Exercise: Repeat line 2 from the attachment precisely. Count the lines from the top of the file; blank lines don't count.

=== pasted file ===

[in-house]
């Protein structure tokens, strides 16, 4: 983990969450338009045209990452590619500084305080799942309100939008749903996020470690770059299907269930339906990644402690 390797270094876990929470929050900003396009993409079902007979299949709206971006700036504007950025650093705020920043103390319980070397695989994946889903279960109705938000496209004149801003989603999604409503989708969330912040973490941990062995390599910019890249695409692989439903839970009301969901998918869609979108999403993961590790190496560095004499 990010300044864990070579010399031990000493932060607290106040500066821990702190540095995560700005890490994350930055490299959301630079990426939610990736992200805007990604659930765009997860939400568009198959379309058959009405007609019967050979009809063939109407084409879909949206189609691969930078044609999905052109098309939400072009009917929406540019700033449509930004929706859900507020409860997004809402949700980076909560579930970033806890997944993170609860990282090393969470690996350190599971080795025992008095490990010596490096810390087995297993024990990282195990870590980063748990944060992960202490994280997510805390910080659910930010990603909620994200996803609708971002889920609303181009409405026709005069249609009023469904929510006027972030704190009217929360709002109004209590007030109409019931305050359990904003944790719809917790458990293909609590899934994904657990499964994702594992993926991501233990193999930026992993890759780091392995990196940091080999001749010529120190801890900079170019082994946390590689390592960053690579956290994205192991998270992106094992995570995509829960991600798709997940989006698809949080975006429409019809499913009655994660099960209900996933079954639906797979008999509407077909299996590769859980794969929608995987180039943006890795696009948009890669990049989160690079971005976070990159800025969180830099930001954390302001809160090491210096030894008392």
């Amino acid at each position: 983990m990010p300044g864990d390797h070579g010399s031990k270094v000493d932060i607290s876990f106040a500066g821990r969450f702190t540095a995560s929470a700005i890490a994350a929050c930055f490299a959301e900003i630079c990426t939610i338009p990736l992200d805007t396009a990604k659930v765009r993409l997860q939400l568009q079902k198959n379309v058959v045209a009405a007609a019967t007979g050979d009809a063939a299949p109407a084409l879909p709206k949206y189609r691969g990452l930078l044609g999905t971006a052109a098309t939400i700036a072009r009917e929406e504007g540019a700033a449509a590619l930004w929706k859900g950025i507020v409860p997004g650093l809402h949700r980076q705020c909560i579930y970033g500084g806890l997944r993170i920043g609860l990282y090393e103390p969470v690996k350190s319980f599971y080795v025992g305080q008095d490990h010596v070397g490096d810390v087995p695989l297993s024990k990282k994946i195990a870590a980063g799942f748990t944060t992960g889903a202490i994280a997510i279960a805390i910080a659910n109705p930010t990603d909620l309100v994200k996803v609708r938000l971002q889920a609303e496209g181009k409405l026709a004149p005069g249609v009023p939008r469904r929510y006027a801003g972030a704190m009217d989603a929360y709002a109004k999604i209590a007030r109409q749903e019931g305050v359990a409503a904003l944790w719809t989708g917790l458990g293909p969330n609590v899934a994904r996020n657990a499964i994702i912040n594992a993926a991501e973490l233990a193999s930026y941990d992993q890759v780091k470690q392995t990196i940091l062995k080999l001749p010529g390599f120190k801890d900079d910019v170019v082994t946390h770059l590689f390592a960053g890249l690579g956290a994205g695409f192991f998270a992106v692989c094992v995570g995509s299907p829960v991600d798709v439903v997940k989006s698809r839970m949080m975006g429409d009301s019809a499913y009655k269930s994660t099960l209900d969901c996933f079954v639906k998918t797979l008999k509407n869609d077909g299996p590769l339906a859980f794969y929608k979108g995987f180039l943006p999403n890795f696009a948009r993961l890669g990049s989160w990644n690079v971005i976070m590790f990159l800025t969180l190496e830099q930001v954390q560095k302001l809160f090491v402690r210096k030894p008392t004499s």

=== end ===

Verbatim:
């Protein structure tokens, strides 16, 4: 983990969450338009045209990452590619500084305080799942309100939008749903996020470690770059299907269930339906990644402690 390797270094876990929470929050900003396009993409079902007979299949709206971006700036504007950025650093705020920043103390319980070397695989994946889903279960109705938000496209004149801003989603999604409503989708969330912040973490941990062995390599910019890249695409692989439903839970009301969901998918869609979108999403993961590790190496560095004499 990010300044864990070579010399031990000493932060607290106040500066821990702190540095995560700005890490994350930055490299959301630079990426939610990736992200805007990604659930765009997860939400568009198959379309058959009405007609019967050979009809063939109407084409879909949206189609691969930078044609999905052109098309939400072009009917929406540019700033449509930004929706859900507020409860997004809402949700980076909560579930970033806890997944993170609860990282090393969470690996350190599971080795025992008095490990010596490096810390087995297993024990990282195990870590980063748990944060992960202490994280997510805390910080659910930010990603909620994200996803609708971002889920609303181009409405026709005069249609009023469904929510006027972030704190009217929360709002109004209590007030109409019931305050359990904003944790719809917790458990293909609590899934994904657990499964994702594992993926991501233990193999930026992993890759780091392995990196940091080999001749010529120190801890900079170019082994946390590689390592960053690579956290994205192991998270992106094992995570995509829960991600798709997940989006698809949080975006429409019809499913009655994660099960209900996933079954639906797979008999509407077909299996590769859980794969929608995987180039943006890795696009948009890669990049989160690079971005976070990159800025969180830099930001954390302001809160090491210096030894008392």